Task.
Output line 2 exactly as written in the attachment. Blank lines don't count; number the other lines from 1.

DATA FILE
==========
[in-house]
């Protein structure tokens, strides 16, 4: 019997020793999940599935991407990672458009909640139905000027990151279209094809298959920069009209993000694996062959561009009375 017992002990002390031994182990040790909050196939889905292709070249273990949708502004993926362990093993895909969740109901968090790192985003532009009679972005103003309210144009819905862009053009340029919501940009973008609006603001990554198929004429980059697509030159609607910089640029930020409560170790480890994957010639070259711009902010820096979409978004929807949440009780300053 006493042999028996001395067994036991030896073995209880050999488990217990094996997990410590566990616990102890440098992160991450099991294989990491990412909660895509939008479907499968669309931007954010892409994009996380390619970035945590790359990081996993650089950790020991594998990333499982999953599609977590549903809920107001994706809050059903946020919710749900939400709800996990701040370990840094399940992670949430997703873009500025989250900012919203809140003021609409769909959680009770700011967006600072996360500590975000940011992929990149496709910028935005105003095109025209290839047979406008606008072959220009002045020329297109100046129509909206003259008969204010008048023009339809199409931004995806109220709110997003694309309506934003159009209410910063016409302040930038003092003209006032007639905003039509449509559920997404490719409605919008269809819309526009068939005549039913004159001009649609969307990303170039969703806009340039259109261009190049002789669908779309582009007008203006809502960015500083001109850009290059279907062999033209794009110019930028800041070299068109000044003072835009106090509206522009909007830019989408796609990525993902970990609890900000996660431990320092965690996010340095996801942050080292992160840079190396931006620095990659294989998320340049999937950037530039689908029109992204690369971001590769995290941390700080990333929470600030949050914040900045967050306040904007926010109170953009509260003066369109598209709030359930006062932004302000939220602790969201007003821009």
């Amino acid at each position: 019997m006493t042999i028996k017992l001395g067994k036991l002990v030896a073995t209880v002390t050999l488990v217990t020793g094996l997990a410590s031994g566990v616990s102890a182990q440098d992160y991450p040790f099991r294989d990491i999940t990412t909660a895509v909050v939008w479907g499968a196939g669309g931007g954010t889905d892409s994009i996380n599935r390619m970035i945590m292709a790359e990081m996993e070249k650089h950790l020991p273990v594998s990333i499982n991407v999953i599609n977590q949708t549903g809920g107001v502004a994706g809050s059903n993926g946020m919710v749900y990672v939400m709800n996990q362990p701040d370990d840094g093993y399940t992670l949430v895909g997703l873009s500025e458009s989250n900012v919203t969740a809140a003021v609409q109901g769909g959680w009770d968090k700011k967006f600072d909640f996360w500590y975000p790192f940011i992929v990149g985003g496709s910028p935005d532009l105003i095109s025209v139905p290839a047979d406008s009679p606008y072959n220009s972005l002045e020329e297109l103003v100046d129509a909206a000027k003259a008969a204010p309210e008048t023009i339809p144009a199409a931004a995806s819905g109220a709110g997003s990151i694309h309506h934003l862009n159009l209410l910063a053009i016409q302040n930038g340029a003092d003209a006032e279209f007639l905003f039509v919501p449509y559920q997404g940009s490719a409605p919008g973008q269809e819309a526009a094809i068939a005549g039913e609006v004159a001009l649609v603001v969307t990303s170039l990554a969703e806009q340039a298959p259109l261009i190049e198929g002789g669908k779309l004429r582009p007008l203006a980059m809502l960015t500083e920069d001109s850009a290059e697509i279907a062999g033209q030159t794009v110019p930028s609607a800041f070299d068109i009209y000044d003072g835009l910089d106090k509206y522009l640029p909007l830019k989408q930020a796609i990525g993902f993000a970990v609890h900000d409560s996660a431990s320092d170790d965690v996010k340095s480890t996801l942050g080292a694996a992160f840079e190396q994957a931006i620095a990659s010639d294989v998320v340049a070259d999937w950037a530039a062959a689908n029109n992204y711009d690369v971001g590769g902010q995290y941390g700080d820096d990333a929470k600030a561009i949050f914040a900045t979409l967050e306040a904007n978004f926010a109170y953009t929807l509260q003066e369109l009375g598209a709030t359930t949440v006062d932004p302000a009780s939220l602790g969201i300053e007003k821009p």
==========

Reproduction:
């Protein structure tokens, strides 16, 4: 019997020793999940599935991407990672458009909640139905000027990151279209094809298959920069009209993000694996062959561009009375 017992002990002390031994182990040790909050196939889905292709070249273990949708502004993926362990093993895909969740109901968090790192985003532009009679972005103003309210144009819905862009053009340029919501940009973008609006603001990554198929004429980059697509030159609607910089640029930020409560170790480890994957010639070259711009902010820096979409978004929807949440009780300053 006493042999028996001395067994036991030896073995209880050999488990217990094996997990410590566990616990102890440098992160991450099991294989990491990412909660895509939008479907499968669309931007954010892409994009996380390619970035945590790359990081996993650089950790020991594998990333499982999953599609977590549903809920107001994706809050059903946020919710749900939400709800996990701040370990840094399940992670949430997703873009500025989250900012919203809140003021609409769909959680009770700011967006600072996360500590975000940011992929990149496709910028935005105003095109025209290839047979406008606008072959220009002045020329297109100046129509909206003259008969204010008048023009339809199409931004995806109220709110997003694309309506934003159009209410910063016409302040930038003092003209006032007639905003039509449509559920997404490719409605919008269809819309526009068939005549039913004159001009649609969307990303170039969703806009340039259109261009190049002789669908779309582009007008203006809502960015500083001109850009290059279907062999033209794009110019930028800041070299068109000044003072835009106090509206522009909007830019989408796609990525993902970990609890900000996660431990320092965690996010340095996801942050080292992160840079190396931006620095990659294989998320340049999937950037530039689908029109992204690369971001590769995290941390700080990333929470600030949050914040900045967050306040904007926010109170953009509260003066369109598209709030359930006062932004302000939220602790969201007003821009």